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House prices fell 1.4% in 2023 but are expected to rise this year

UK house prices fell by 1.4% in the year to December 2023, according to the latest figures from the Land Registry.

However, that was less than the fall of 2.3% in the 12 months to November.

Average house prices increased by 0.1% between November 2023 and December 2023, compared with a decrease of 0.8% during the same period a year earlier.

The estimated number of transactions of residential properties in December 2023 with a value of £40,000 or greater was 85,420. This is 17.8% lower than December 2022.

The regional data for England indicates that between November and December:

• the South East experienced the most significant monthly decrease with a movement of -1.9%
• the West Midlands saw the greatest monthly price growth, with a rise of 2.6%
• the North West experienced the greatest annual price rise, up by 1.2%
• London saw the lowest annual price growth, with a fall of -4.8%

Property experts had expected prices to fall further this year, but many are now revising their estimates as inflation continues to stabilise, reducing the likelihood of interest rate cuts.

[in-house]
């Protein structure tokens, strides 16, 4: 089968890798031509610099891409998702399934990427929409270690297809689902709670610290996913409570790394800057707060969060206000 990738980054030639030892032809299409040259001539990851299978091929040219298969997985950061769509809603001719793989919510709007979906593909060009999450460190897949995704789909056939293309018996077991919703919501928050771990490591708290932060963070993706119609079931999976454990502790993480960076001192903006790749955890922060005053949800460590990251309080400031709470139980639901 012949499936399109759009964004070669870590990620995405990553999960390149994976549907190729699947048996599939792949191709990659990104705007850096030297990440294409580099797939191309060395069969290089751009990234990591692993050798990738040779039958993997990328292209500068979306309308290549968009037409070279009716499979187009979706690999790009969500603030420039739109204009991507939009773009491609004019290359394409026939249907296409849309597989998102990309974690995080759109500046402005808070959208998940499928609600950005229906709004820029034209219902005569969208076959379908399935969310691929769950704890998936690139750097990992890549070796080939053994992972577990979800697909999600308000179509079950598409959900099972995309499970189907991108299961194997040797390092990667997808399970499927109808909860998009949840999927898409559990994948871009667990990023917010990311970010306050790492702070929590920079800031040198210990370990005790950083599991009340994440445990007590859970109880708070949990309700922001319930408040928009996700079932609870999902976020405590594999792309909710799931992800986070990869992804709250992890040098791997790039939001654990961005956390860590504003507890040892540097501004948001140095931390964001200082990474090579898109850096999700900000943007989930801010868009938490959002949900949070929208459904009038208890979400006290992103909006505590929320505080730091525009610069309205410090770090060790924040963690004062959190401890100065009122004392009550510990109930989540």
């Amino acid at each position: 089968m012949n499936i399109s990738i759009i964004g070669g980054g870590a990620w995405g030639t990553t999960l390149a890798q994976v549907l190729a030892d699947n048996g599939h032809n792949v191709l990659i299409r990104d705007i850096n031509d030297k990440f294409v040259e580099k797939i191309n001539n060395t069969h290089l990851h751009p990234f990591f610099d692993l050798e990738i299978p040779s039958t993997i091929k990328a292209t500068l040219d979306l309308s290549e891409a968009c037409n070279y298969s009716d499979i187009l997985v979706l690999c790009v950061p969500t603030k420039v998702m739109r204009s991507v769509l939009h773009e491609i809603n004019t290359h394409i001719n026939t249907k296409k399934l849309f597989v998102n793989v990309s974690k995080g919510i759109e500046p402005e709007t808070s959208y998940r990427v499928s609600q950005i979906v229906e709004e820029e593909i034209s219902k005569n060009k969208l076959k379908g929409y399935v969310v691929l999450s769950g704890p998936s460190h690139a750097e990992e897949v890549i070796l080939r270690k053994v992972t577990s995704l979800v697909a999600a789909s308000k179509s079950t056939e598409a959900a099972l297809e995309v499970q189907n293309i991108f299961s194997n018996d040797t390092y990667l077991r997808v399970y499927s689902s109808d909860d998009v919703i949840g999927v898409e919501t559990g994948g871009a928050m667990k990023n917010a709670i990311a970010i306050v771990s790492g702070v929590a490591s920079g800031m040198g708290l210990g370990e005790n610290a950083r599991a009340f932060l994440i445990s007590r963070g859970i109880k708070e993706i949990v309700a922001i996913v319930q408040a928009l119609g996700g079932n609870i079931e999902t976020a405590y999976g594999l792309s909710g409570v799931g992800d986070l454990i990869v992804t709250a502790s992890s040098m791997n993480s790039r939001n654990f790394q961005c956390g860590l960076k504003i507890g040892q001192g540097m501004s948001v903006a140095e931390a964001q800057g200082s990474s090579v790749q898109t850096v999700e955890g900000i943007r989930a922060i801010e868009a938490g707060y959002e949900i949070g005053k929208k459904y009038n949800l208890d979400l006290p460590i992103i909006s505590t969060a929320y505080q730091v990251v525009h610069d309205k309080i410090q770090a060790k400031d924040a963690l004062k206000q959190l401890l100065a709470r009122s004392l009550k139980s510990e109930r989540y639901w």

The international real estate consultancy, Knight Frank, now predicts that house prices could increase by 3% this year.

Please contact us if you would like advice about the legal aspects of buying or selling a property.

Court settles dispute between three brothers over inheritance

The High Court has settled a dispute between three brothers over the inheritance of the family farm.

The court heard that the brothers had all worked on the farm for most of their lives having been given assurances by their father, Albert, and mother, Brenda, that they would inherit equal shares.

Richard Winter and Adrian Winter said their parents had reiterated these assurances several times over many years and told them they were ‘working for their futures’.

When Brenda died, each son inherited 26.66% with Albert retaining the other 20%.

However, when Albert died in 2015, he left his 20% to his other son Philip, bringing his share of the business to 46.66%.

Richard and Adrian challenged the will, saying they had worked on the farm for only modest remuneration and had only done so because they thought they would all inherit equally. They said the effect of the will was that they had suffered a detriment unfairly.

The court found in their favour.

It accepted that they had stayed with the business for most of their working lives on the basis of the assurances given by their parents. In doing so, they had forfeited the chance to pursue a different career.

They had therefore established that they had suffered a detriment by relying on those assurances.

The remedy was to give equal shares to each son in line with the assurances they had been given for all their working lives.

Please contact us if you would like more information about the issues raised in this article or any aspect of wills and probate.